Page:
Biodiversity Net Gain in Local Plans and Strategic Planning

The Environment Act 2021 makes a 10% biodiversity net gain mandatory from an as-yet unconfirmed date expected to be in November 2023. By this date Councils will need to be able to assess and determine planning applications and their associated biodiversity gain plans to check that they are legally compliant. Once the mandatory requirement for BNG is in place, there is no technical need to repeat the legal requirements in local policy. However, BNG is already required through national planning policy in England and Wales and experience has shown that a clear Local Plan policy helps to ensure this is delivered locally.


You can find more information about current national planning policy on our Biodiversity net gain now and in the future page.

We would encourage LPAs to develop a locally specific BNG policy in their local plan for the following reasons:

  • Where the local plan policy is in place before BNG becomes mandatory, it allows the authority to explore and test applications of BNG prior to the legislative requirements. It will also prevent a situation where applicants rush to submit planning applications before the requirement is mandatory in order to avoid including BNG.
  • A locally-specific policy allows a local authority to set out any local priorities and strategies they require developers to take into account in delivering BNG, e.g. locally important habitats, Biodiversity Action Plans, Green Infrastructure strategies and Local Nature Recovery Strategies (LNRS). This will help to target offsite BNG delivery and determine the ‘strategic significance’ score that is part of the Biodiversity Metric.
  • As such, a locally-specific policy can help to ensure that BNG contributes to wider nature recovery plans in addition to local objectives. It can help ensure that the right habitats are provided in the right places.
  • Including BNG policies in the Local Plan can link biodiversity to other strategic objectives and the overall place-making strategy for an authority, enabling a more holistic approach. For example, this could be recreation and health, flood risk alleviation, active travel or the more comprehensive climate emergency ambitions of a council.   

In our view, developing a policy approach to biodiversity net gain prior to the mandatory requirement coming into force needs to consider:

  • Evidence to inform the local policy, including evidence to demonstrate that the approach taken will be viable
  • Setting out local priorities for biodiversity net gain, including whether on-site BNG is preferred and how and where off-site BNG should be delivered
  • Setting a target for BNG delivery
  • Setting a metric for measuring BNG
  • Setting requirements for management and maintenance of habitats provided

Section 3.12 of Dartmoor National Park's Local Plan Topic Paper on the Natural Environment (see also below under Evidence) provides an excellent summary of the challenges of developing policy prior to BNG becoming mandatory, as well as justification for the BNG policy they have included in their (now adopted) Local Plan.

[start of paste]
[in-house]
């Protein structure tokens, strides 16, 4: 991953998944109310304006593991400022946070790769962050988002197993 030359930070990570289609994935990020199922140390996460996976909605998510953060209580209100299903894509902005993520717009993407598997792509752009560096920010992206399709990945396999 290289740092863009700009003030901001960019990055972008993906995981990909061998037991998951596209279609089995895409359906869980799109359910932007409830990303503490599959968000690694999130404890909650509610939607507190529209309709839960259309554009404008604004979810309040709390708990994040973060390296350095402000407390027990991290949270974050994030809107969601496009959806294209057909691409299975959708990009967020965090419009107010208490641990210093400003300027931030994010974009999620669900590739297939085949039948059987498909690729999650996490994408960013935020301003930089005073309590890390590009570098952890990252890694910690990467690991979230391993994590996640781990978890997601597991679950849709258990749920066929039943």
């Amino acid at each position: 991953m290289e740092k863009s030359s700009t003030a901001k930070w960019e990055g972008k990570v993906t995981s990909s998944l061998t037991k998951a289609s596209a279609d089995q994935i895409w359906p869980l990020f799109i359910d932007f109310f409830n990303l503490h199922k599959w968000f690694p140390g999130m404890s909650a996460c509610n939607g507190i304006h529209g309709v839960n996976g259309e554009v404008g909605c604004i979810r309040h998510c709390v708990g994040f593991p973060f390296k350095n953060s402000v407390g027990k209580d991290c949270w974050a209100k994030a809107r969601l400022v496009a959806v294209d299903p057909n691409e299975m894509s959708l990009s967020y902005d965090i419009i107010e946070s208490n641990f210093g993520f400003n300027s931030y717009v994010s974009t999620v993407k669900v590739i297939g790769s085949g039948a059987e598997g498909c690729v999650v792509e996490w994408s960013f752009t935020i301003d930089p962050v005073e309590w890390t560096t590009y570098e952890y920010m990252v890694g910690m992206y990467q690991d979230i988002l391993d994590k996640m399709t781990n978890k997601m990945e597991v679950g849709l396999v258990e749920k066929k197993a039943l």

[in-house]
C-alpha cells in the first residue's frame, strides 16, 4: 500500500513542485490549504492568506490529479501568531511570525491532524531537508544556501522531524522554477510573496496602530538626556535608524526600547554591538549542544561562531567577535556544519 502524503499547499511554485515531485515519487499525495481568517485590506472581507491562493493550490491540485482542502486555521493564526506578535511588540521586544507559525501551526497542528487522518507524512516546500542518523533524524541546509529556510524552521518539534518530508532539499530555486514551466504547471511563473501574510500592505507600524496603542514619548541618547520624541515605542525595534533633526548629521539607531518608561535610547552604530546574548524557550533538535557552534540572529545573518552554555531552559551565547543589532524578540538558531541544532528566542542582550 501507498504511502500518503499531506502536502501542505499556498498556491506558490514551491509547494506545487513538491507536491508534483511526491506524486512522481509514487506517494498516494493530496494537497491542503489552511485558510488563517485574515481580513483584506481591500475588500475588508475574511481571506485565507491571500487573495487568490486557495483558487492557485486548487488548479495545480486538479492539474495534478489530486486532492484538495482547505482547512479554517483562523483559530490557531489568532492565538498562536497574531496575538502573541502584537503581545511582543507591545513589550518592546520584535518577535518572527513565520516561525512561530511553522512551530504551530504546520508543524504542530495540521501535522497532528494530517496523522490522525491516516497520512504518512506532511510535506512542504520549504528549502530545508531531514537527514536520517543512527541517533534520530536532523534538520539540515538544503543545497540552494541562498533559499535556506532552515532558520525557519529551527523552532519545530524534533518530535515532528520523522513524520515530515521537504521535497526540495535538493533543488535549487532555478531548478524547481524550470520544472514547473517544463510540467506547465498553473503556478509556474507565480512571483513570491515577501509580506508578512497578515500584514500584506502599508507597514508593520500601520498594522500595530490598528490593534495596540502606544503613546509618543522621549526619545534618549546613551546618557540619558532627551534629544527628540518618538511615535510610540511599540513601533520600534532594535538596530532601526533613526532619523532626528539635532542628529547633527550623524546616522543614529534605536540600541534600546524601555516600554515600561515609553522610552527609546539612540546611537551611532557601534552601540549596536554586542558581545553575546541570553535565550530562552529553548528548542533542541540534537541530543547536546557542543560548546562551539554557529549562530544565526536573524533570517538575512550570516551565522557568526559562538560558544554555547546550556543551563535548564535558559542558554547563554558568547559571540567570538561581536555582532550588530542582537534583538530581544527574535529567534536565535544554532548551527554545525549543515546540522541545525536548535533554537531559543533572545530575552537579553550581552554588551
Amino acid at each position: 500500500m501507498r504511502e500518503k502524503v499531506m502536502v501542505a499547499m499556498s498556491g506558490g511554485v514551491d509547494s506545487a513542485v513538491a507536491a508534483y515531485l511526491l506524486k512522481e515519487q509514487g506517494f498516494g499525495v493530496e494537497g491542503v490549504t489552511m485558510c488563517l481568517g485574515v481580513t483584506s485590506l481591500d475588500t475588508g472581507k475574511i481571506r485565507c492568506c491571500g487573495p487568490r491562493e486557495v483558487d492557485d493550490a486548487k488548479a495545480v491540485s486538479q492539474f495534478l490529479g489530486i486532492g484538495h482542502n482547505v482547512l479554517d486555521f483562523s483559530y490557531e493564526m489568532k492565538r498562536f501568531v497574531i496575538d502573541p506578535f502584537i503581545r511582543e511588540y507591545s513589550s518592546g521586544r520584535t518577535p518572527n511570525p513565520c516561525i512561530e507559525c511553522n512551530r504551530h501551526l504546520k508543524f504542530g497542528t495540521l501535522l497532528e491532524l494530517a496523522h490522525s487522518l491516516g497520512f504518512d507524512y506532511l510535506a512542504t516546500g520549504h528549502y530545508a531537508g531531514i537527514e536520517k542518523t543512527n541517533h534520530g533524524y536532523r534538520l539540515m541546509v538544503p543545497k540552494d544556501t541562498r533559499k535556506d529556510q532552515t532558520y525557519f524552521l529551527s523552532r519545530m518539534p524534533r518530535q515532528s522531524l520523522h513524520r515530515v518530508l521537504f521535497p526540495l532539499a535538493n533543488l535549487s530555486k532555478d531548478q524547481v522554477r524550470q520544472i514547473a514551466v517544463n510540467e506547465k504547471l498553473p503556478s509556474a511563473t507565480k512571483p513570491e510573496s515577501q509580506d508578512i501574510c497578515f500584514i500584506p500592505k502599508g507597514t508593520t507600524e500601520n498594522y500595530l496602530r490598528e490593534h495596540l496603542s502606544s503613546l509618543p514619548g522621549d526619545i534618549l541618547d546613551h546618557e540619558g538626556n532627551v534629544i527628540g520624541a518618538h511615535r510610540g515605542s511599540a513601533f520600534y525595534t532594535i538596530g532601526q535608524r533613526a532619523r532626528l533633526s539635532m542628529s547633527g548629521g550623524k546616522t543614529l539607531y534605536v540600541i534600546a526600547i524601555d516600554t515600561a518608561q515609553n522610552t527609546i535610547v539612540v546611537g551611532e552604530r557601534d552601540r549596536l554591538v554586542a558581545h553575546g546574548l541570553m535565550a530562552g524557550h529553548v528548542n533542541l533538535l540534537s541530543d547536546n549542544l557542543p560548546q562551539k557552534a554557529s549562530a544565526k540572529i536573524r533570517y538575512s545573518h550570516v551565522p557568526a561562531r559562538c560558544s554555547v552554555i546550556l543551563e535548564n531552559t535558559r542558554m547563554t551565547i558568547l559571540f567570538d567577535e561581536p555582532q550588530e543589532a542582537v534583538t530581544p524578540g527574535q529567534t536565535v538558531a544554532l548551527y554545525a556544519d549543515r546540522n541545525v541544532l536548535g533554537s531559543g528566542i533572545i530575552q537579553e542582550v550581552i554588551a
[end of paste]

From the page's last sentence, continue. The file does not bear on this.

You might also want to develop a Supplementary Planning Document to set out details of the approach and set a strategy for off-site delivery.

Listed below are some good examples of locally-specific policies on BNG in current local plans, Supplementary Planning Documents and other planning policy guidance documents, as well as some links to evidence for developing BNG policy in Local Plans. We will be adding to these as part of this PAS project. We will also share ways that you can start implementing BNG if your current Local Plan does not cover net gain. Feedback welcomed on this page and please do share your examples with Beccy Moberly.

For general advice on integrating BNG into your Local Plan, Section 4.2 of the CIEEM/IEMA/CIRIA Biodiversity net gain good practice principles for development covers evidence gathering and provides further detail on types of evidence and links to good practice, whilst Sections 4.6 and 4.7 cover policy development.

Local plan policy examples

Plymouth and South West Devon Local Plan 2019

Policy DEV 26 Protecting and enhancing biodiversity and geological conservation (Page 286) sets out that net gains will be required from all development and that these should be designed to support the local biodiversity network. More detail on the application of the biodiversity net gain approach is set out in the accompanying Supplementary Planning Document - see below.

Dartmoor Local Plan 2021

Strategic Policy 2.3 Biodiversity Net Gain (Page 40) requires that development involving 2 homes, 100m2 of non-residential floorspace or a site area of 0.2 Hectares, or more delivers 10% biodiversity net gain. 'Off-site enhancement will only be acceptable where on-site provision is not possible, or it would make a better contribution to improving biodiversity than wholly on-site provision.' The policy also refers to enhancing the National Park’s network of wildlife sites and priority habitats and maximising potential for other environmental gains.